LED lighting has an extremely long life, low carbon emissions and excellent light quality yet, despite all of these positives, data centres have traditionally been slow to adopt it, perhaps because it is estimated that lighting only comprises 3-5 per cent of a facility’s energy load. Lighting may be only a small portion of energy use within data centres but it can have a significant impact on minimising costs and energy used.
Graeme Shaw, Technical Application Manager at Zumtobel Group, explains the benefits of LED lighting in a data centre and the key specification considerations.
When deploying IT infrastructure to support an enterprise organisation, there are several factors to consider. All of the decisions are based on the specific needs of the business; its type, the customers it services and the applications it needs to support. For many, the first decision however, is whether to own or outsource?
Do the needs of the business require predominantly commercial applications, which can be delivered via the cloud? Or does the organisation depend so crucially on local IT assets for performance, data sovereignty or application speed, that it is more preferable to keep their resources on premise?
As always, cost, mission criticality and performance are the ultimate factors determining the decision, but if it is decided that control of its own IT assets is essential, then an organisation’s task will become focused on designing and building a data centre tailored to meet these demands. In most cases this leaves one final question. How does one deploy the most resilient, secure and operationally efficient data centre solution, in the most cost-effective way?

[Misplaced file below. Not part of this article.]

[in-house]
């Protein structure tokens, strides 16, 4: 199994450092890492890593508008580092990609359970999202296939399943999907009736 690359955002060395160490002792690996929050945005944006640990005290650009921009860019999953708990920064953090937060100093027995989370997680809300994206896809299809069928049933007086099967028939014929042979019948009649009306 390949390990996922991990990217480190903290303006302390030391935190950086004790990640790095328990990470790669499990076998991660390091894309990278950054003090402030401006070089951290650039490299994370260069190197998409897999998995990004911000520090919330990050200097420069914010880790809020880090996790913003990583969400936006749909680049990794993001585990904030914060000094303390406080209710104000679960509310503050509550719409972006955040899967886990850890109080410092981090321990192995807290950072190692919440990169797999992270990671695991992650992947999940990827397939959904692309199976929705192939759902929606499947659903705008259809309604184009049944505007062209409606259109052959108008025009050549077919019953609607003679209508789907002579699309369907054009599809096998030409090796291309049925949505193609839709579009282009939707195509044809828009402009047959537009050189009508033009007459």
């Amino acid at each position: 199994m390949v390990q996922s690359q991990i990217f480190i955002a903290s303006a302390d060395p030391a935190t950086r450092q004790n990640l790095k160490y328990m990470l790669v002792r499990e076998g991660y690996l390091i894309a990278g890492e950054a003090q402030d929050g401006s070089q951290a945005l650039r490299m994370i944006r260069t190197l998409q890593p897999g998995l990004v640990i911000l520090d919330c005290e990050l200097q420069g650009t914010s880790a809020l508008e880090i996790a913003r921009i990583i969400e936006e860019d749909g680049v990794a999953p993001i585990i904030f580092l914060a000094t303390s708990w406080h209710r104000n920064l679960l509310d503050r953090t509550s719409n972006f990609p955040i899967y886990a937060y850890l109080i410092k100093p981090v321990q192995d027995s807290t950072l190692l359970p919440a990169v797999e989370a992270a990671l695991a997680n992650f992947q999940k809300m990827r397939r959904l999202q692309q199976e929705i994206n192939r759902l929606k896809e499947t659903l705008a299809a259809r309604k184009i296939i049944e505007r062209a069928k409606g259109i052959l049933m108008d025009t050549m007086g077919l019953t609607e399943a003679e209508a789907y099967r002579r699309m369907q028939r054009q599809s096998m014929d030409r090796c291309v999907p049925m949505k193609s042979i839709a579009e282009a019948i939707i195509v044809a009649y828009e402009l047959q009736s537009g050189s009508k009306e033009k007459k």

With the rapid switch to remote working, many IT departments are struggling to support staff that are now seeing their home networks become an extension of the corporate intranet. Home broadband and WI-FI is no longer just for Netflix, gaming, and social media but now an essential work resource that is competing for bandwidth against other activities in the locked-down home. Although SaaS and cloud-based technologies can help, each displaced user needs a uniformed and managed method that allows secure and reliable remote access – while organisations need to ensure that remote working doesn’t become a security gap for exploitation by cyber criminals.
The immediate response from IT departments to a massive surge in remote working is to deploy additional VPN capacity. Although this provides a more secure tunnel from homeworkers across the internet to corporate resources; VPN does not solve any performance issues.
However, raw bandwidth is not the only issue. Not only are devices treated equally but so is all the application traffic. This means a critical Zoom-based conference call with an important client will have the same delivery priority as another user sending data packets for an online gaming session or streaming cat videos from Facebook.
Not all that long ago, systems used for different network-based services in buildings would employ a wide variety of protocols and cabling types, often from different manufacturers. Today, however, organisations are increasingly relying on converged infrastructure to consolidate systems, centralise IT resources and boost resource utilisation, and reduce costs.